A New Orleans judge on Tuesday granted a defense lawyer’s request to issue subpoenas to Mayor Mitch Landrieu and other officials for records about whether and how the city used controversial crime-fighting software from a company called Palantir to investigate Central City’s 3NG street gang.
Landrieu, Police Superintendent Michael Harrison, District Attorney Leon Cannizzaro, Sheriff Marlin Gusman and former city crime analyst Jeff Asher will all be on the receiving end of subpoenas for information about Palantir under the order from Criminal District Court Judge Camille Buras.
Kevin Vogeltanz, an attorney for convicted gang leader Kentrell Hickerson, is looking into whether Palantir's software, known as Gotham, was used to build the case against him or any of his co-defendants. If the software was used against the gang, that information should have been turned over to the defense before their trial, Vogeltanz argues.
Hickerson is serving a 100-year sentence. He asked for the subpoenas as part of a pending motion for a new trial.
Authorities say Gotham was used to draw connections among suspected gang members and to link previously separate law enforcement databases. However, they deny that it was ever used to predict when and where crimes might occur. The city says it stopped using the program when its contract with Palantir expired in February.
Landrieu was subpoenaed because the Mayor’s Office crafted the city’s contract with Palantir and employed Asher, the lead analyst who actually used the program. Gusman, Harrison and Cannizzaro were members of the city's Multi-Agency Gang Unit, which built the case against the 3NG gang.
The judge's decision was almost an automatic one under the state law on subpoenas, although Assistant District Attorney Alex Calenda objected, calling the request “vague” and asking for more time to respond.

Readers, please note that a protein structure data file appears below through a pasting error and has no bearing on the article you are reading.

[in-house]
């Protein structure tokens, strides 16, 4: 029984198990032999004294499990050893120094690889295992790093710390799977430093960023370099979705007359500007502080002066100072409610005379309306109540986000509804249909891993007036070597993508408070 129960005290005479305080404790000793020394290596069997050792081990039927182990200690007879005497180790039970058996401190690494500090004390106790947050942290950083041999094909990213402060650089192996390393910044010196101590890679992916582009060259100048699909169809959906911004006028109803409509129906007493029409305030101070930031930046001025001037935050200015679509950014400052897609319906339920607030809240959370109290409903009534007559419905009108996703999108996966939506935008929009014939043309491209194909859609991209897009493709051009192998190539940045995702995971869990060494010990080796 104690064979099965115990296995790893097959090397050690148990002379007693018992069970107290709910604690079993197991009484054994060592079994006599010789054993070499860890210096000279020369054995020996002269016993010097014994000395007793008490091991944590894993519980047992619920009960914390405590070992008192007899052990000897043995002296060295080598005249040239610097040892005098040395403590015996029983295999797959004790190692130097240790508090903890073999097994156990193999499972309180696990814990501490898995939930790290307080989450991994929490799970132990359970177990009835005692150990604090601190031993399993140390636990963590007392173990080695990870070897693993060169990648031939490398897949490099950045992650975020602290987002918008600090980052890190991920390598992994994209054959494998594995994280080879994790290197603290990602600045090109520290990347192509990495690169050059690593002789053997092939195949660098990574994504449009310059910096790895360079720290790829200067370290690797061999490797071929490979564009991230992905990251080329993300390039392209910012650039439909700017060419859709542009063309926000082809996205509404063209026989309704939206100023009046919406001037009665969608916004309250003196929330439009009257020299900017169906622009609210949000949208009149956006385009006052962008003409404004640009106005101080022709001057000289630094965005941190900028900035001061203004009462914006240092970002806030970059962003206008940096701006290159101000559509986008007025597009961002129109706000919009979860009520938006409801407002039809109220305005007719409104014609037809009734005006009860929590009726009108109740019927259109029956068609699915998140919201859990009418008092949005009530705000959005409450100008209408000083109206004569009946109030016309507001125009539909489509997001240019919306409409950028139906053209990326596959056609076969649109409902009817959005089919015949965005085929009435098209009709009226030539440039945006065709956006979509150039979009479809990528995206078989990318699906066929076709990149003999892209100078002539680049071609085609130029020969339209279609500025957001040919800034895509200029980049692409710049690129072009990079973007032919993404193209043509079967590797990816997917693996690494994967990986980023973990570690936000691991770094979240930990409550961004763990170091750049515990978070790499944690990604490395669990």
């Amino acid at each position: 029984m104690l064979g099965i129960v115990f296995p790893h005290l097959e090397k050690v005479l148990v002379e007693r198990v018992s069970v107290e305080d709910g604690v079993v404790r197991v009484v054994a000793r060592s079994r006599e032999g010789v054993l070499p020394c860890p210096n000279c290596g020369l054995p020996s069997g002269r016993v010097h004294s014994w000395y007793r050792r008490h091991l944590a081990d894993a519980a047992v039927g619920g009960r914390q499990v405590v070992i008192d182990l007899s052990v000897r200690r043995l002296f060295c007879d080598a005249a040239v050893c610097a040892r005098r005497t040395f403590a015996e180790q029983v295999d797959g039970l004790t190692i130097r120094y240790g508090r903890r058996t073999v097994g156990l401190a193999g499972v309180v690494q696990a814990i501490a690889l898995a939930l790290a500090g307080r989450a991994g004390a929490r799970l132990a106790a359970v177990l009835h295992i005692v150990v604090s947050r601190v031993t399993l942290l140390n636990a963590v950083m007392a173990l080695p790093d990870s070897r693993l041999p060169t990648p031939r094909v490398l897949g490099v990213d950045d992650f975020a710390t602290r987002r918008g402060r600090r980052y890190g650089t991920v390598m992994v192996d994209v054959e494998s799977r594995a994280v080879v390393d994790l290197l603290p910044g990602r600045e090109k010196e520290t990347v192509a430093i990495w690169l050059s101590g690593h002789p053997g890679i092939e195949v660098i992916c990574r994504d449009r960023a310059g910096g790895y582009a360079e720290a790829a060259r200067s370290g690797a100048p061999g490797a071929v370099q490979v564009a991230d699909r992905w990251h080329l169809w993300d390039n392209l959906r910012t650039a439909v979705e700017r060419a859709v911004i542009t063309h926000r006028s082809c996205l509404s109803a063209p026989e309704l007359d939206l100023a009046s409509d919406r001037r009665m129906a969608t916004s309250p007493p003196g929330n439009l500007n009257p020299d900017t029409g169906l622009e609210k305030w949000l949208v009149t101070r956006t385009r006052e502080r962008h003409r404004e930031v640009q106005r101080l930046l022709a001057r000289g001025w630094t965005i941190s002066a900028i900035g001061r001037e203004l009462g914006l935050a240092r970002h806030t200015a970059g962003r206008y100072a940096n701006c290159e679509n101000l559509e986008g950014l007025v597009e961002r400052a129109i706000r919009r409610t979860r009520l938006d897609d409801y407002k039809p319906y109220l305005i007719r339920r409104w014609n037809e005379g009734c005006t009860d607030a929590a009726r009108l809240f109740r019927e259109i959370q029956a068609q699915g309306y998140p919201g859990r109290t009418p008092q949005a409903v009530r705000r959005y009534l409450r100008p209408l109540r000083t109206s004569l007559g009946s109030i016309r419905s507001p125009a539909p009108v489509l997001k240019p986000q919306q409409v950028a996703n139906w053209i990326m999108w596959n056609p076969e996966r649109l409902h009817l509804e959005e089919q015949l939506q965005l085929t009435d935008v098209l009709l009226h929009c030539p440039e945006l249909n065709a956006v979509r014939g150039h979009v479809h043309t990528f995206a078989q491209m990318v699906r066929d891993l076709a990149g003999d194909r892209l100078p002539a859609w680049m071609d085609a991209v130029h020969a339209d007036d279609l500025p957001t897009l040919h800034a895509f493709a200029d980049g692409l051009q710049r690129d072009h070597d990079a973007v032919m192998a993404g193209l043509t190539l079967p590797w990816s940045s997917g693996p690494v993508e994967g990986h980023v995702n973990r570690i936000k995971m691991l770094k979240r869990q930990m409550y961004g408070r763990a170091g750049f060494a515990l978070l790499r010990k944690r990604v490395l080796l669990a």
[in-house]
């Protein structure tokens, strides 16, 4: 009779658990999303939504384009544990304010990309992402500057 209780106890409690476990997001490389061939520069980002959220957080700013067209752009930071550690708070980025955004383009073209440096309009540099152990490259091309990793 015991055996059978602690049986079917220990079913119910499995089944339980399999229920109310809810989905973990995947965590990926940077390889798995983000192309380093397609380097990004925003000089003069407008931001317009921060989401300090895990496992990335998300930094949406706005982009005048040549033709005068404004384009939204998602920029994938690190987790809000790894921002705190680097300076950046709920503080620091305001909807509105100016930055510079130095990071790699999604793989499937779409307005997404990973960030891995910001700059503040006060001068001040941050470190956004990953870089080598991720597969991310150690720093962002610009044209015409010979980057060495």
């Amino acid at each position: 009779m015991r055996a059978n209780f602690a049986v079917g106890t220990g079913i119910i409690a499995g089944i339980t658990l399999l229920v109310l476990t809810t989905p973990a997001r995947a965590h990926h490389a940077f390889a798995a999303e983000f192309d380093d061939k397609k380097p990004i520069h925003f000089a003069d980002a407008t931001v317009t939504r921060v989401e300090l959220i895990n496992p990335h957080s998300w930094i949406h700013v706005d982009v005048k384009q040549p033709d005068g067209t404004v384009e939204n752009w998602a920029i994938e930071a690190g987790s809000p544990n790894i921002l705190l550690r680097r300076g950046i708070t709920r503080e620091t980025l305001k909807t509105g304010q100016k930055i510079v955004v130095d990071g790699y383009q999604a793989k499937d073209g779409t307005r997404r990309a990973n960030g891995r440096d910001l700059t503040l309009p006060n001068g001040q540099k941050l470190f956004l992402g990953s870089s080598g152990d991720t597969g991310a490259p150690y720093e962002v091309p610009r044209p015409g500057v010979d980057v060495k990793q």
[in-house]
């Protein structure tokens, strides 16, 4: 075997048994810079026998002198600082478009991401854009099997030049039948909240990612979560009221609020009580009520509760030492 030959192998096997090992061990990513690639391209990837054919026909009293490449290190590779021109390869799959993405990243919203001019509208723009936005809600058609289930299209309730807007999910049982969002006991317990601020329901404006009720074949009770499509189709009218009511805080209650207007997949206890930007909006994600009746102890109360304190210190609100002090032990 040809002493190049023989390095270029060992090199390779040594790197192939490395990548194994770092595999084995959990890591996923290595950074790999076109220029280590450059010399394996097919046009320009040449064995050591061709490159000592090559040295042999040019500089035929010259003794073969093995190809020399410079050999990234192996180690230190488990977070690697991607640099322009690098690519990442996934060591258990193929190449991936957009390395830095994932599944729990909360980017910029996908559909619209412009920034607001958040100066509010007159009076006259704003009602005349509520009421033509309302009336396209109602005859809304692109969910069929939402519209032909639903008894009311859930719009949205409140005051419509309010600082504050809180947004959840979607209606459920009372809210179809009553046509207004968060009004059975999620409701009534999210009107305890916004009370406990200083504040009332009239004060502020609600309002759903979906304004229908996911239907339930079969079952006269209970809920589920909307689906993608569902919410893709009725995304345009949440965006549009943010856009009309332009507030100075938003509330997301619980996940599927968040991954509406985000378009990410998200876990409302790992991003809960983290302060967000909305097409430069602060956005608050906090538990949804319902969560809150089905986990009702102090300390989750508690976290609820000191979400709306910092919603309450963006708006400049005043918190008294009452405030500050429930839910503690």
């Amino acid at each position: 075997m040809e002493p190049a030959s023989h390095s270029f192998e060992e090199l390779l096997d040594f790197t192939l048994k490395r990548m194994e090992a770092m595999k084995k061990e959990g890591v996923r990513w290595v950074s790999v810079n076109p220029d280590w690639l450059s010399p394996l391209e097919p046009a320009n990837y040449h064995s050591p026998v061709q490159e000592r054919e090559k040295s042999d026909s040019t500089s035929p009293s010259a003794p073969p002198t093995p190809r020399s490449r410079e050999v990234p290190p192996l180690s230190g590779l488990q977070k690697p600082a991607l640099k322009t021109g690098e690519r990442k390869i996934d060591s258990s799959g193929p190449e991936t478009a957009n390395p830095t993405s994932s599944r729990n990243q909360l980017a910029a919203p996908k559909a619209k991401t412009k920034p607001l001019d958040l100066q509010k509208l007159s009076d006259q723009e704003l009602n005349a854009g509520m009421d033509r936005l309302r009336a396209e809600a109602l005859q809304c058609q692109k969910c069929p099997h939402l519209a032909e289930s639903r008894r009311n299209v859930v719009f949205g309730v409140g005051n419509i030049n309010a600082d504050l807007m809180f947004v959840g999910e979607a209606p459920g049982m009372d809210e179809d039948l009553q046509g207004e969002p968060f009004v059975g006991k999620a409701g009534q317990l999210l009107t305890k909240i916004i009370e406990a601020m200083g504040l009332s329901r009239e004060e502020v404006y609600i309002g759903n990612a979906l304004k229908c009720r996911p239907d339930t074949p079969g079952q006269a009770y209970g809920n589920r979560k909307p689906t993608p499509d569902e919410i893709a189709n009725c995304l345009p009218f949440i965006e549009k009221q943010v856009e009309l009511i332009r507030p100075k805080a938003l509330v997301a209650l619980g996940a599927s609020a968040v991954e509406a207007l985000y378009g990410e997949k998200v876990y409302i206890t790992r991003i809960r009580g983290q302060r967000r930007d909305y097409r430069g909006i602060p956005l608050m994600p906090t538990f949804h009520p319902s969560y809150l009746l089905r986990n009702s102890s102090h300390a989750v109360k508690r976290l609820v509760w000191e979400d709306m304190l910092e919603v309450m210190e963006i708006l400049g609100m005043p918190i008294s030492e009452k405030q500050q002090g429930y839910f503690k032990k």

However, all five officials targeted in the subpoenas will have the opportunity to challenge them in court, Buras said.
State prosecutors charged Hickerson and 19 other people with membership in 3NG in a sweeping indictment in 2013. He was convicted of racketeering and drug conspiracy counts two years ago.
Hickerson has been challenging that conviction ever since. He claims that the state failed to turn over crucial evidence before his trial, including the use of Gotham.
An article on the online news site The Verge in February detailed the Police Department’s use of Palantir technology to build gang cases. However, it remains unclear whether Palantir was used specifically against Hickerson and his cohorts in 3NG.
Vogeltanz argued at the trial and afterward that 3NG was nothing like the cohesive gang that prosecutors alleged. He now says that even if the software failed to show links between Hickerson and other alleged gang members, that would have buttressed the defense's case at trial.
Vogeltanz is seeking any documents, spreadsheets, graphs or charts that were created using Palantir's software during the 3NG investigation, as well as the program’s user guide.